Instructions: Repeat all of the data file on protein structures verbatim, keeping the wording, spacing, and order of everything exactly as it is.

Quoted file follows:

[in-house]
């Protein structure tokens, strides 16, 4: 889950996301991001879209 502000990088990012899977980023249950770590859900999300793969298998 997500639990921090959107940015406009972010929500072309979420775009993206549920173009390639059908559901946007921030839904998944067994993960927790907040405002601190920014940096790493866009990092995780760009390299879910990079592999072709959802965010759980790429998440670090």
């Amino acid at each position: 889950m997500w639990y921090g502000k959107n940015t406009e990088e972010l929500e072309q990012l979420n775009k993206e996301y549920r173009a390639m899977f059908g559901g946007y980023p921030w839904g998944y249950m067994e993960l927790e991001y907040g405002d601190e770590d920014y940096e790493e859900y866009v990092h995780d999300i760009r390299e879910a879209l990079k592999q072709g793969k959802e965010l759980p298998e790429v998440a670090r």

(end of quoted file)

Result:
[in-house]
């Protein structure tokens, strides 16, 4: 889950996301991001879209 502000990088990012899977980023249950770590859900999300793969298998 997500639990921090959107940015406009972010929500072309979420775009993206549920173009390639059908559901946007921030839904998944067994993960927790907040405002601190920014940096790493866009990092995780760009390299879910990079592999072709959802965010759980790429998440670090």
């Amino acid at each position: 889950m997500w639990y921090g502000k959107n940015t406009e990088e972010l929500e072309q990012l979420n775009k993206e996301y549920r173009a390639m899977f059908g559901g946007y980023p921030w839904g998944y249950m067994e993960l927790e991001y907040g405002d601190e770590d920014y940096e790493e859900y866009v990092h995780d999300i760009r390299e879910a879209l990079k592999q072709g793969k959802e965010l759980p298998e790429v998440a670090r």